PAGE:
Teachers spend more than 1,000 hours a year in their classrooms, so it’s no wonder they want to make them as pleasant and bright as possible. These days, though, more and more teachers are facing the same dilemma: a classroom without windows. “Only two classrooms in my entire school have windows. I feel as if the world could end and we would have no idea,” teacher Kirk H. says. Recently, the members of our WeAreTeachers HELPLINE group chatted about how they survive working in a classroom without windows. Here are their best tips.
Invest in light filters.
Fluorescent lights drive many of us crazy, so try this tip from Wendy W. “There are filters you can put over your fluorescent lights that help lessen the harshness of the lights.” Do a web search for classroom light filters or fluorescent light filters to find options.
Shown above: Cozy Shades Light Filters
Trade fluorescents for floor lamps.
Instead of filters, turn off the overheads and use floor lamps around your room instead. LouAnn F. says, “I use lamps all around my room because the overhead fluorescent lights cause headaches for me and some of my kids. It makes for such a calming atmosphere!” Sarah L. adds, “The floor lamps should be on sale toward the beginning of the school year because kids are going to college.”
Photo credit: Turnstall’s Teaching Tidbits
Hang string lights or pendant lamps.
Kirk H. shared this photo of his classroom without windows and explained, “My room was super dark as it was an old computer lab. I wrote grants [to get funding] and transformed my class into a space I loved.” He hung inexpensive lighting from IKEA to make his space bright and inviting.
Install fake window decals.
Karen B. says, “Amazon has fake window wall stickers starting around 10 bucks. They don’t leave a mark. Just peel [them] off when you need to remove them. I’d get a beach/ocean view!” Christmas C. suggests going even further. “Put curtains on the wall to create the look of a window. Get fake scenes to go behind the curtains to change the scene; one day you guys are at the beach, the next week you’re in the forest. You could really turn it into something fun!”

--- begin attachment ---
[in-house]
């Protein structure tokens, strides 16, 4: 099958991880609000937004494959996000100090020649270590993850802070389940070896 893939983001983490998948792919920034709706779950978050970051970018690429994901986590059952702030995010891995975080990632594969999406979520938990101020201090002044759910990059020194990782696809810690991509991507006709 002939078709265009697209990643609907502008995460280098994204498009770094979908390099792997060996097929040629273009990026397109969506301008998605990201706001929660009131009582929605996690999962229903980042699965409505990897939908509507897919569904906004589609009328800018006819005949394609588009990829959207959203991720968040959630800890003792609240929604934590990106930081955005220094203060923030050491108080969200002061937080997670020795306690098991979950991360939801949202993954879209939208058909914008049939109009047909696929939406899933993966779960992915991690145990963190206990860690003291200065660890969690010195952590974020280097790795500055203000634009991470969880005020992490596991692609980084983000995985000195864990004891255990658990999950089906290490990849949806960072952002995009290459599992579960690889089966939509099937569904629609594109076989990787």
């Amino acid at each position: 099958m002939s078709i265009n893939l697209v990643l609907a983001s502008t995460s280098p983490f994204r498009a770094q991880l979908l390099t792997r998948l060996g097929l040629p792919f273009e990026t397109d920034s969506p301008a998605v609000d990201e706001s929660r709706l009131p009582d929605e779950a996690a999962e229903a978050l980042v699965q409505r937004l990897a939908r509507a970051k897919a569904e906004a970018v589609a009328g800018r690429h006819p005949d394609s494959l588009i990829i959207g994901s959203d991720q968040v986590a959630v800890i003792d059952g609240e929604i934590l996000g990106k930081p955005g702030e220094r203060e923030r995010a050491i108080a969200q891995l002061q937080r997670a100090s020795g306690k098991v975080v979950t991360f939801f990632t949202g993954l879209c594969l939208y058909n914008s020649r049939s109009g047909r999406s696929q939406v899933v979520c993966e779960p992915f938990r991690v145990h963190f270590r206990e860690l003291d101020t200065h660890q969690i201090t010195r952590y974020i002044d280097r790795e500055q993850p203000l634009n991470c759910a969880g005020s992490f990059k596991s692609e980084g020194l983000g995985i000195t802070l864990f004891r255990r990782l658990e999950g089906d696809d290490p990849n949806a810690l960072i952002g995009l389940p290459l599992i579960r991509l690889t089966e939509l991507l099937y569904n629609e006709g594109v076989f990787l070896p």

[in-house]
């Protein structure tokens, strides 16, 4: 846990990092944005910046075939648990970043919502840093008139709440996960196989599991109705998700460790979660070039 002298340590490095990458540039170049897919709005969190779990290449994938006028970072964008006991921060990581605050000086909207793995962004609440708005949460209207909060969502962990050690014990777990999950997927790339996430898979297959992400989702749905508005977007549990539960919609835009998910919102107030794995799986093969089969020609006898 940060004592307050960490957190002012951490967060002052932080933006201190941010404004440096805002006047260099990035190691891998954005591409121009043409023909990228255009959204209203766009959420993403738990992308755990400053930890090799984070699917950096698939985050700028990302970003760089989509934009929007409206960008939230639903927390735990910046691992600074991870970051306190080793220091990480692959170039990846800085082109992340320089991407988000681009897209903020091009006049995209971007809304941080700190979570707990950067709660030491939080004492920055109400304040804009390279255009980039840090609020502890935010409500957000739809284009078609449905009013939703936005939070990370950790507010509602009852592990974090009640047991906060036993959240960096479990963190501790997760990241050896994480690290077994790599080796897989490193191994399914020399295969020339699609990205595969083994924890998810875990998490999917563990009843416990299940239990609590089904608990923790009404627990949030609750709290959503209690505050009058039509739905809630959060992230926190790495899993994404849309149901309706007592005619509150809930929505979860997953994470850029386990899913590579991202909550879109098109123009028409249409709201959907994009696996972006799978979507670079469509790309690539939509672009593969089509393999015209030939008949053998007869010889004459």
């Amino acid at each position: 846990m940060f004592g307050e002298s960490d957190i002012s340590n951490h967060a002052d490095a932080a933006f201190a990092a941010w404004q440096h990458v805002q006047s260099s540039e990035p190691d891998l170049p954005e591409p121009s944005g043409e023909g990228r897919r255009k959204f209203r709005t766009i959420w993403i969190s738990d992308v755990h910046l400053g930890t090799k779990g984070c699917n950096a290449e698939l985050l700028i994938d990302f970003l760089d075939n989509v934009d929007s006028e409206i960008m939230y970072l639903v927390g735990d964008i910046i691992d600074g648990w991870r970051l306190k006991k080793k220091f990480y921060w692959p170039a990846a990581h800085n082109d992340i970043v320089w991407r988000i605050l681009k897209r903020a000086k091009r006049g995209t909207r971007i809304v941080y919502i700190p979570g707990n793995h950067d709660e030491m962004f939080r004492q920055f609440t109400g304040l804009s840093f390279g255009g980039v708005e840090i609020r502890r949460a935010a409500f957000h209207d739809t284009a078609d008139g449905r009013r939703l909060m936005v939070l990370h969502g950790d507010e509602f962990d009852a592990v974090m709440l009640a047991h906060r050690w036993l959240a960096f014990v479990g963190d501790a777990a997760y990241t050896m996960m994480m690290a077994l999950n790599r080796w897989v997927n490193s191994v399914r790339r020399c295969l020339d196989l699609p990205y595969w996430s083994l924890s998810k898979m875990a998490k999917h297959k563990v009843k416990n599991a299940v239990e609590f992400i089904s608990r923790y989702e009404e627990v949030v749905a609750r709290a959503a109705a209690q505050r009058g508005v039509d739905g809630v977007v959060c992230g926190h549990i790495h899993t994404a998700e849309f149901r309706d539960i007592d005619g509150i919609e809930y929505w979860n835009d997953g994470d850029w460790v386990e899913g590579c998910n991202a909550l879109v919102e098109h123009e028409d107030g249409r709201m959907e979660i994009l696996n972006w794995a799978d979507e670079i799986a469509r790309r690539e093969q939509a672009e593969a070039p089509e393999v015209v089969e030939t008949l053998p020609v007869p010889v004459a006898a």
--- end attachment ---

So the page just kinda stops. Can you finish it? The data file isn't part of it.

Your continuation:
Shown above: Dopin 3D Beach Seascape, Amazon
Have students draw window art.
“Create a series of fake windows and have the students create places they would like to see outside those windows!” —Michael M.
Photo credit: First Palette
Project some nature.
Use your classroom projector for slideshows of nature scenes or [feeds from] webcams. “I run live cams on my projector,” says Marnie R. Try bird feeder or nest cams or those from zoos or national parks. Here’s a good list.
Photo credit: Sound and Vision
Grow plants—or add artificial ones.
“I found a big fake tree at Goodwill and researched plants that do well in low light,” says Heidi B. Check out this list of low-light plants for ideas. (As an added bonus, these plants are all really hard to kill!)
Photo credit: Reggio Kids
Bring the outside in.
In addition to plants, Heidi B. tries to make the gloomy inside seem more like the sunny outdoors. “I made a big blue wall hanging and used bulletin board paper that looks like blue sky and clouds.” You can even get covers for your fluorescent lights to make them look like skylights. Or step up your game and turn your classroom into a tropical paradise!
Shown above: Skypanels
Use bright colors on your walls.
“I use a lot of visually appealing posters and rotate them frequently,” says Marilyn R. Mary A. adds, “Bright colors. Purposeful decorations … take as much of the concrete dungeon away as you can.” Jo B. agrees: “Lots of student-created work. Let them own the room.” (Check out this roundup of rainbow bulletin boards for inspiration.)
Photo credit: Lessons With Laughter
Keep the air moving.
“Get a fan that will do some serious air movement!” recommends Christine H. “I had a windowless room last year with middle school, and the fan was a life saver!”
Photo credit: Mercury News
Add some fragrance.
Rebecca S. and Ginnie H. love using fragrance diffusers in the classroom. Citrus scents are favorites, and Ginnie likes peppermint, too.
Photo credit: 1000 Petals
Light a salt lamp.
“A salt lamp helped us a lot. A student asked me what it was for, and I explained that some people believed maybe it cleaned the air. The student replied, ‘Well, it definitely helps the ambiance.'” —Adrianne G.
Photo credit: The Salt Lamp Store
Keep an eye on your vitamin D.
Humans get most of their vitamin D from the sun, so a classroom without windows might possibly affect your health. “Make sure you take a vitamin D supplement! Many of the teachers I work with have D deficiencies,” says Irene G. Also consider adding foods rich in vitamin D to your diet. (Be sure to check with your doctor before starting any supplements.)
Photo credit: Be Fit and Fine
Step outside when you can.
Take advantage of any opportunities to take in a little natural daylight throughout the day. Heidi B. says, “I eat lunch in the staff room, so I look out the window and talk to other adults, plus I take a quick walk during prep and right before my lunch period ends. It helps.”
How do you survive in a classroom without windows? Share your best tips in our WeAreTeachers HELPLINE group on Facebook.
Plus, check out our ideas for making over ugly file cabinets.